Today, because Sephardim have amalgamated into the Ashkenazi world – a world that holds many extreme prejudices to anything strange to their own tradition – the issue of integrating former-Conversos is fraught with difficulties, particularly in Latin America and the lands of Iberia where open Jewish communities happen to be mostly Ashkenazi, and who behave in a larger exclusionary fashion than the upper classes themselves. Traditionally too, Spanish & Portuguese Jews were instrumental for the foundation and support of new Sephardic communities. This is no longer the case, as all Spanish & Portuguese congregations are not Sephardic in their majority, which affects in major ways the prerogatives of the community, with the added difficulty that all of them face major economic difficulties to even maintain their own. Founding and running a Jewish community is a tasking and expensive enterprise, and furthermore, it needs a strong and knowledgeable leadership to effect all of its functions. Contrary to what happens in Ashkenazi communities, it is not the rabbi who sets the tone and direction of the Sephardic community, but the whole congregation and its lay elected government who are full participants in its leadership. Sephardic education is another issue that it is very difficult to attain in our days, as most material is not readily available to the public and the availability of capable Hakhamím to teach it is nearly non-existent. With the added difficulty that Sephardic education is highly intellectual and extremely demanding in regards to Rabbinic thought, the neophyte Jew may not necessarily identify with it for his immediate spiritual needs. Since Conversos have been immersed in Christian society, one needs also to give them special attention to their education and psychology, slowly blocking out any theological or conceptual misgivings coming from Christian thought, thus preventing the formation of any heresy within the Jewish community. The Spanish & Portuguese Jews of Amsterdam, being a majority of Converso stock, due to their own education and training were particularly successful in closely monitoring the behavior and activities of former-Christian Sephardim. In our days, the number of Jews who are knowledgeable of Christian thought, and able to counteract its teachings, is basically null, which represents a huge disadvantage. In the presence of an educational vacuum, which is even difficult to live with by conscious Sephardim, the Converso wanting to return will be dealing with a separation of sorts from his current society and universe, which affects his entire life and relations. Without having a place to go and integrate himself as a Jew, the experience can be psychologically unsettling to the point of neurosis, as he will find himself literally in Limbo, unable to belong to either his former Converso or desired-Jewish world. One of the biggest catastrophes in recent times has been the existence of organizations or individuals who have kindled the desire of alleged Conversos – inciting their interest – without having or offering any real alterative and respectful answer to their immediate needs, and without realizing the faltering web of Jewish existence today, particularly in regards to rabbinic-clerical politics.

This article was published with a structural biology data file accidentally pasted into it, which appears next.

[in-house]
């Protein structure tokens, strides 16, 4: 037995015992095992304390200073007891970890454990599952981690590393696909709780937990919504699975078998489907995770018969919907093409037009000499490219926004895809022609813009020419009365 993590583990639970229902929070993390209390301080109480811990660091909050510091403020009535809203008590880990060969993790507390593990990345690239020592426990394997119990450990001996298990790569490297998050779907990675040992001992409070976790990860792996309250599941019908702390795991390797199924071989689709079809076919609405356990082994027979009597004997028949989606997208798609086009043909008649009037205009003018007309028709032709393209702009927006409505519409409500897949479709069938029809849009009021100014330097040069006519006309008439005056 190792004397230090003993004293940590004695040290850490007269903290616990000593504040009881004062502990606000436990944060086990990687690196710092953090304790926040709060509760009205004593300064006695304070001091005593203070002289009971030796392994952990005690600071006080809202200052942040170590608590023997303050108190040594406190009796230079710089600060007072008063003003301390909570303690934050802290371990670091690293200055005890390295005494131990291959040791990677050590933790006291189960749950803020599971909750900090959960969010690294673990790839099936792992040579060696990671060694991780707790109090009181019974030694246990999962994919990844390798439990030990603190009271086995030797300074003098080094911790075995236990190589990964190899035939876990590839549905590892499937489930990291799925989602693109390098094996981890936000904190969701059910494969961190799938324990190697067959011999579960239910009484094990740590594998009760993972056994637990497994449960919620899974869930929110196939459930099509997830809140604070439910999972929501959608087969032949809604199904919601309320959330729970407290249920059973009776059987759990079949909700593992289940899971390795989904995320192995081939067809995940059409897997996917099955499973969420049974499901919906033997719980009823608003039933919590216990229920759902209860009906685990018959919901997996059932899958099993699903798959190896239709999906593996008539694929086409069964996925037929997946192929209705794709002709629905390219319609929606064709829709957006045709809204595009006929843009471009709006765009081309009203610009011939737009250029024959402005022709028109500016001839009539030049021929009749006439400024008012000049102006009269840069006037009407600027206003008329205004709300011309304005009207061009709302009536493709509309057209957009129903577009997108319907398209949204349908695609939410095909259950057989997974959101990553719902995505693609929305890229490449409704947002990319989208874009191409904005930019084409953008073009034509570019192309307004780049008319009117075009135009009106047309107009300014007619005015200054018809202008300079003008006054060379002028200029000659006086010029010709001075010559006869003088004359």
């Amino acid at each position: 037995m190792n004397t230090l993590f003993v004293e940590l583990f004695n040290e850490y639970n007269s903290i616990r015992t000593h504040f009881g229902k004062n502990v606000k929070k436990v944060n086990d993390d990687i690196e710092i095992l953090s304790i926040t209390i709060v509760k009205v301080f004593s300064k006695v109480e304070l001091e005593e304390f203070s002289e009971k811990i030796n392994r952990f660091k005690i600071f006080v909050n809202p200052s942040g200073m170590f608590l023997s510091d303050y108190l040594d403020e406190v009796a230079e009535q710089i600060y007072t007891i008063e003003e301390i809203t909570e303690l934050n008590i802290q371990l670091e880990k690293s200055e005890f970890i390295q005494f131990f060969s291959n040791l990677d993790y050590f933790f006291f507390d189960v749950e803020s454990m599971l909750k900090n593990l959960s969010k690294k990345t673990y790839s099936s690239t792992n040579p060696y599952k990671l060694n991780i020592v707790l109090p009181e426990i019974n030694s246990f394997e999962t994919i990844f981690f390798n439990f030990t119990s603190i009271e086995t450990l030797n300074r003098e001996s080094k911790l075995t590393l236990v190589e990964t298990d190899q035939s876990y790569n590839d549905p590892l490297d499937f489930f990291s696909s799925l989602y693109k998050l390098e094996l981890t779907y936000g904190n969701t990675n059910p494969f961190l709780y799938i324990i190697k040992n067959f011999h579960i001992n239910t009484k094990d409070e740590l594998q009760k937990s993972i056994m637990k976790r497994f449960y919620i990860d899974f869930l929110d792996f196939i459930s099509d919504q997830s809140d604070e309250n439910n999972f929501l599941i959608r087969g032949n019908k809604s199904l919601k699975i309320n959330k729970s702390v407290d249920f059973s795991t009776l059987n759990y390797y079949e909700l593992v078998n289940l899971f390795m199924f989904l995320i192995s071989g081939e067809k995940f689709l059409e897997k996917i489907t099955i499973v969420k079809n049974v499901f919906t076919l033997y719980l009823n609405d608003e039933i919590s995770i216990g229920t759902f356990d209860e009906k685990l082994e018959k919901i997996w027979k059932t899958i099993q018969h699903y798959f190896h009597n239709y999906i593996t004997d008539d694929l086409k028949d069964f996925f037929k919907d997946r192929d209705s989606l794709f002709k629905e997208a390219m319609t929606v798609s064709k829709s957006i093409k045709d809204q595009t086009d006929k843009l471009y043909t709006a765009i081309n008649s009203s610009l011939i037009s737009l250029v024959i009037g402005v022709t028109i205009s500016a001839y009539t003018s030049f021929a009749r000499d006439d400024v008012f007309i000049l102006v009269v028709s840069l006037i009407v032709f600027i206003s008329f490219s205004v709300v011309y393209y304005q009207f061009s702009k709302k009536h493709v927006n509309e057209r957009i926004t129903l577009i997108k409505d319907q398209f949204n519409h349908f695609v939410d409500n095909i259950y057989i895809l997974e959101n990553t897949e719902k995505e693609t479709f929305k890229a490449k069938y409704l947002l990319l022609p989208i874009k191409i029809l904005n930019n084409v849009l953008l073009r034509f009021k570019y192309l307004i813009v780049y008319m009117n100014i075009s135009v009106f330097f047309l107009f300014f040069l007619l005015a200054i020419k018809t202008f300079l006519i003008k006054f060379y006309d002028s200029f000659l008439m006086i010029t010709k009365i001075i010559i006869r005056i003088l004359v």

On the other hand, movements such as the Reform or Conservatives in the United States of America have been moving forward in trying to assist alleged Conversos, usually through their own conversion process, actions which are certainly commendable, but ones that do not really resolve full integration within the praxis of Orthodox and Sephardic communities, therefore leaving the issue of Jewish status still unsolved, and perhaps complicating their lives in the long term. At present, the answers of integration have not yet been resolved. X. THE FALLACIES OF THE “BENE ANUSÍM” MOVEMENT What is often characterized as the “Bene Anusím” movement is a string of events in approximately the past twenty years, where the issue of Conversos has taken a new life in Jewish consciousness. Contrary to what is projected in the media and history books, Conversos have continuously reached out Jewish communities since the Expulsion and into our modern times. The biggest wave of retuning Conversos happened during the 16th and 17th centuries, and only few individuals or families ever since. The last major attempt to attract any great number of Conversos was with the foundation of Q”Q Mekor Hayyím (Portugal, circa 1930s), under the guidance of Captain Barros Bastos, and supported by the Spanish & Portuguese Jewish congregations of London and New York. Due to several unfortunate turns of events, this attempt was largely unsuccessful. However, the 1980s, and since, saw a renewed interest on the subject of Conversos through the academia and among some well-meant activists. The activists developed the subject in ways foreign to the classic understanding in Sephardic tradition, and these developments have spun the issue in innovative, but irresponsible, ways. Because there has been a dissemination of misinformation, there is a good number of LusoHispanics who for whatever reason have ended up thinking they might be descendants of Jews, without really being true. Two of my close colleagues, Professor Carlos Zarur and Rabbi Mordekhai Lópes, who have done plenty of field and ground research on identifying modern-day Conversos in several Luso-Hispanic countries, have related the high rate of incidence of fake-anusím among Hispanic and Lusitan peoples. One of the main sources of misinformation proceeds from portraying just about any Spanish or Portuguese surname as “Jewish,” simply because there were Sephardic Jews who bore such surnames. The issue of patronymic conventions among Conversos is not as easy as certain websites and pro-Converso enthusiasts make it appear. Also, the religious shifts through Latin America and the Southwestern U.S. have given chance to the increase of neo-millennial and philo-Judaic Protestant Churches, leading many Luso-Hispanics, most of whom are not of Converso stock, to have all sorts of infatuations for the Jewish people and the Land of Israel. The two last features combined have permitted certain predatory and immoral Jews, who by pandering the desires of these Evangelical Christians wishing to become Jewish, to profit via 20